In our politics lead today, Hillary Clinton says the Republican Party is putting the NRA ahead of Americans' families. But what issue got her really fired up this morning in New Hampshire? That story ahead.

Plus, has Vice President Biden made up his mind yet about getting in the race? New details about his thinking coming up. (COMMERCIAL BREAK)


TAPPER: Welcome back to THE LEAD.

Our politics lead now. If you listen to just her rhetoric, you might think that Democratic presidential front-runner Hillary Clinton is enemy number one of gun manufacturers and the National Rifle Association. Now, with Clinton releasing her proposals for what she calls sensible restraints on gun purchases, she's now openly slamming the gun group for standing in the way, in her view, of saving American lives.

Take a listen to her this morning.


HILLARY RODHAM CLINTON (D), PRESIDENTIAL CANDIDATE: If anything else were killing 33,000 of our people, we would all come together and say, hey, what are we going to do about this?


TAPPER: That 33,000 figure includes murders, accidents and suicides, we should note.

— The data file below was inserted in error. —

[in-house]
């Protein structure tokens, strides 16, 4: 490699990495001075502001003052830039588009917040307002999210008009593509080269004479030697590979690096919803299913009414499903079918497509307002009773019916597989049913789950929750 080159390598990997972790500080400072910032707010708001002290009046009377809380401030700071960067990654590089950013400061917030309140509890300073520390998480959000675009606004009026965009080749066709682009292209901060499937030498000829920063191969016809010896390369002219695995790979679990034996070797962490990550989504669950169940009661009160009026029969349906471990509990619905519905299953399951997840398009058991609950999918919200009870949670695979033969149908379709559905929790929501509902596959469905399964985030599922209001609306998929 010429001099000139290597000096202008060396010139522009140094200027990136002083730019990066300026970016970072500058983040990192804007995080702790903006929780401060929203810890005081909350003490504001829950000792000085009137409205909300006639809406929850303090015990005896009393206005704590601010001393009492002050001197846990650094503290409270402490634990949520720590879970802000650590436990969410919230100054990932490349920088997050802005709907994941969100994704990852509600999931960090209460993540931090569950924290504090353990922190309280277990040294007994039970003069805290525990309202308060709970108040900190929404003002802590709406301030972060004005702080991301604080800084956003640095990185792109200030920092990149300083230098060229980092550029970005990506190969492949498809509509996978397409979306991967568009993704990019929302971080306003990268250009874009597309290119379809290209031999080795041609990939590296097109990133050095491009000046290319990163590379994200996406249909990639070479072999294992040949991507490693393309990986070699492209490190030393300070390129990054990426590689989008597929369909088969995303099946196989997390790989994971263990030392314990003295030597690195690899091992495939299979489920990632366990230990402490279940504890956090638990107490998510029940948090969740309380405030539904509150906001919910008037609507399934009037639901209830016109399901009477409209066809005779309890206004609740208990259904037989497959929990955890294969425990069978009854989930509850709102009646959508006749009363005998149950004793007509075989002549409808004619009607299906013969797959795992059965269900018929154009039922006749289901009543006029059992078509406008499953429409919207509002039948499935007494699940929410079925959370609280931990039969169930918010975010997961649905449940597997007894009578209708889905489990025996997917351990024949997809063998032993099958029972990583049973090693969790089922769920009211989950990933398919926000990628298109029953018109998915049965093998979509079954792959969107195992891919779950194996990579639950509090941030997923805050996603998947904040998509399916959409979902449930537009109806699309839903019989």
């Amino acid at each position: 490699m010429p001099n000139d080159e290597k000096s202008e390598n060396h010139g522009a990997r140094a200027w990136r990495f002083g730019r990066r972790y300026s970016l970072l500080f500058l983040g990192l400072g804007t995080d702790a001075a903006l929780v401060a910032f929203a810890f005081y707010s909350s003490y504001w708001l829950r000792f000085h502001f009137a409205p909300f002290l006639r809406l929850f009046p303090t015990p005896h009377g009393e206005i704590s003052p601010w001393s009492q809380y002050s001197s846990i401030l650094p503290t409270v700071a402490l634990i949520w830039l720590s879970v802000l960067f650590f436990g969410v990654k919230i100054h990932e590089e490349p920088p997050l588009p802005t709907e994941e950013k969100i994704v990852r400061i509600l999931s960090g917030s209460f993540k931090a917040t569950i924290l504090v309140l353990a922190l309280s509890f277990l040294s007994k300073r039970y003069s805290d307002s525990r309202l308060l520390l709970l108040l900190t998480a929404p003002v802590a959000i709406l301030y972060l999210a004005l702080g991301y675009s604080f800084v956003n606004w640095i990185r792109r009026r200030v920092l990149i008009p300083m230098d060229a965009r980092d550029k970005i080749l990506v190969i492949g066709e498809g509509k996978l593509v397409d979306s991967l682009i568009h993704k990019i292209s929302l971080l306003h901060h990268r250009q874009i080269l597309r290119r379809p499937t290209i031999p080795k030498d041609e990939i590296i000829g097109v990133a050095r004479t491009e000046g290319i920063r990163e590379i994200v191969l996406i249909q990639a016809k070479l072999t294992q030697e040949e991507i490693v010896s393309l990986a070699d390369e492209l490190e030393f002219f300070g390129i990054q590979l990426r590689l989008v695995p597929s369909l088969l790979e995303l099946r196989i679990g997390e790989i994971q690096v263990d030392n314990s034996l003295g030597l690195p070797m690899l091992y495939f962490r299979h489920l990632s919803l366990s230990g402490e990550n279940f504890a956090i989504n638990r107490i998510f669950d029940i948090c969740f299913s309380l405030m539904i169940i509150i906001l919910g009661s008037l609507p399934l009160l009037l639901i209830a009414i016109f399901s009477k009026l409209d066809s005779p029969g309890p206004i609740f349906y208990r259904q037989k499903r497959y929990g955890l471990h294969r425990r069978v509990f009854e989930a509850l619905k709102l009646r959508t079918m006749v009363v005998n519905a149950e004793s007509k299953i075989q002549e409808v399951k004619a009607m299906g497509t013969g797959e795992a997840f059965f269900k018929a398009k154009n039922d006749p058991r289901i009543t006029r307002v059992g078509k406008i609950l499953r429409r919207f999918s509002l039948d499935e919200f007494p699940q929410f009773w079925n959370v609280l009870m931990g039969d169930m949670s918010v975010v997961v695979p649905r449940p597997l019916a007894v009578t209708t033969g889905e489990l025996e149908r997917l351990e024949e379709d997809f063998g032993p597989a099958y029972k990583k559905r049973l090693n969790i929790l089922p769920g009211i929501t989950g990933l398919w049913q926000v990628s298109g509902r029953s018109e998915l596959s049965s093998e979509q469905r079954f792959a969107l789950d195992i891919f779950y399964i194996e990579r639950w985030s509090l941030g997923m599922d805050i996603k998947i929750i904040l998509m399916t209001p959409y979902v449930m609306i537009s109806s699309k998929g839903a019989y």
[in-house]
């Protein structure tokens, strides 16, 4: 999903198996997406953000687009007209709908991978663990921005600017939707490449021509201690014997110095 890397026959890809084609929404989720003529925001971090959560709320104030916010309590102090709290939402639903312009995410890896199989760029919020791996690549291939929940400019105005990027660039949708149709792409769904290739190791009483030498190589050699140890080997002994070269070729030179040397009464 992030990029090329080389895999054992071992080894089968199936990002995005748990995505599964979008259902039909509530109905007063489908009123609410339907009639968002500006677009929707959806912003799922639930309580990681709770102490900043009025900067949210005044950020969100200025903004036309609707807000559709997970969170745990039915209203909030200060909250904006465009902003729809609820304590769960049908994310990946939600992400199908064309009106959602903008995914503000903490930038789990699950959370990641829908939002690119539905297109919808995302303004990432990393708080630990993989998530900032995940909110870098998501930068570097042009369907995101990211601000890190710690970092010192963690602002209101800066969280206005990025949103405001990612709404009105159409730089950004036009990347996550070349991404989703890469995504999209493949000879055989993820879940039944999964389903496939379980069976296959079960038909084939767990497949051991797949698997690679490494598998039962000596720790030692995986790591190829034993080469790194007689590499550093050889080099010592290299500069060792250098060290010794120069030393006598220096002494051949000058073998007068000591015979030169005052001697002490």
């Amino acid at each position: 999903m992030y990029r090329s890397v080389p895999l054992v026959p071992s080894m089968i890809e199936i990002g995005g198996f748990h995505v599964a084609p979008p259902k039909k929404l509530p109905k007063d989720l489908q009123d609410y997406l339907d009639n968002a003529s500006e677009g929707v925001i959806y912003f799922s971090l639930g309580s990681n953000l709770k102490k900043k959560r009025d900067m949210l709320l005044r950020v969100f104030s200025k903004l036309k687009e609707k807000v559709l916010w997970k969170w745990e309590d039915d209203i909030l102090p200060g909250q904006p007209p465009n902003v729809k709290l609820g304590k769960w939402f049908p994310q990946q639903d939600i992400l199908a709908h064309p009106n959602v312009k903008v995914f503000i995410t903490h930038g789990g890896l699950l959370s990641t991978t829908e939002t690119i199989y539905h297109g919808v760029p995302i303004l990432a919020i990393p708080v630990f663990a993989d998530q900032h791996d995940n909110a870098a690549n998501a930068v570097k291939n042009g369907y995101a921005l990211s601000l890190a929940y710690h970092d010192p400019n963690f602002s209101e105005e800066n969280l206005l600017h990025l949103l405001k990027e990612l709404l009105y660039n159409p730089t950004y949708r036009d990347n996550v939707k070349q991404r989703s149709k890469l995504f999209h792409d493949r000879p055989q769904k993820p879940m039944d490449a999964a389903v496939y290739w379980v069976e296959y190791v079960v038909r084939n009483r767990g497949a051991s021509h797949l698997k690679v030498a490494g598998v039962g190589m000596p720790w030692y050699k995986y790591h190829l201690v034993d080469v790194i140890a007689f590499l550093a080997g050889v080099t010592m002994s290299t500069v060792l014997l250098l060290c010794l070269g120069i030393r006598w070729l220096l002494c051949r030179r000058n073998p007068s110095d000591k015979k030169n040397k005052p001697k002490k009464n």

Clinton is focusing on the gun violence issue to differentiate herself from her strongest challenger, Bernie Sanders. But what does her record as first lady and in the Senate show about her willingness to take on the NRA?

I want to get right to CNN senior political correspondent Brianna Keilar -- Brianna.


Well, back in 2000, when Hillary Clinton was first running for office for the Senate, she was an advocate of a national gun registry. In 2008, when she was running for president she was running to the right of then-Senator Barack Obama. And she moderated her tone on guns a little bit. She talked about how her father had taught her to shoot as a young girl.

Well, today, here in New Hampshire, she was really tacking to the left, taking on the NRA on the same day that she takes on Republicans for looking into Benghazi.